Aloe Vera Houseplant
We are all familiar with the great medicinal properties found in the Aloe Vera. Some applaud its healing properties while others remain skeptic. Aloe is a member of the succulent family and has been in existence since the Greek era with originations also found in Africa.
Water. Since the aloe is part of the succulent family, it doesn’t require much water, making it a favorite among low maintenance houseplant lovers. So to avoid over watering your plant, allow the soil to dry out between waterings. Use a water meter or simply place your finger into the soil to identify moisture. If you see that your finger has no soil on it when you remove it, the plant is dry while any dirt adhering to your finger is a sign of moisture.
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Light. The aloe vera is happiest when receiving sunlight, but avoid direct light. As with most houseplants, filtered light is best (light coming through a blind) or place the medicinal beauty on a covered porch. Simply gauge your aloe’s light preference by its behavior: if the leaves begin to scorch and turn brown, it is receiving too much light, while if you notice the leaves are no longer facing upward, but beginning to lay flat, you should increase light frequency.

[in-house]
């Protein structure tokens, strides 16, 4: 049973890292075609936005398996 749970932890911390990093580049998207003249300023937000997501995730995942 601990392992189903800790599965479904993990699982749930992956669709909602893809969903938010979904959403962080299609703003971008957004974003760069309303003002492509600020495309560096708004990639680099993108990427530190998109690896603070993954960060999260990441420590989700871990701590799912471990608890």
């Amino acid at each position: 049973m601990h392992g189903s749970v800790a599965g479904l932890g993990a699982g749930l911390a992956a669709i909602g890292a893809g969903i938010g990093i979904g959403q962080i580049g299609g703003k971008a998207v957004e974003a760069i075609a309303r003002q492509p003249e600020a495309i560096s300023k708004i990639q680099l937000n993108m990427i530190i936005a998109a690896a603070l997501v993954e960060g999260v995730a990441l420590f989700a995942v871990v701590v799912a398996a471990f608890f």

Fertilize. Aloe’s rest during winter months, so fertilization is not necessary. But as the warm weather begins to approach in the spring, new growth will begin to emerge and now is the best time to feed your plant. Continue to feed your aloe monthly until fall arrives.
Our Review of the Aloe Vera: Who can resist the simply beauty of the aloe vera! With its healing properties alone, it’s a must have for any plant lover. If you are new to growing aloe, try a small 3” or 4” pot for your sunny kitchen windowsill and you will be happy with your low-care houseplant.
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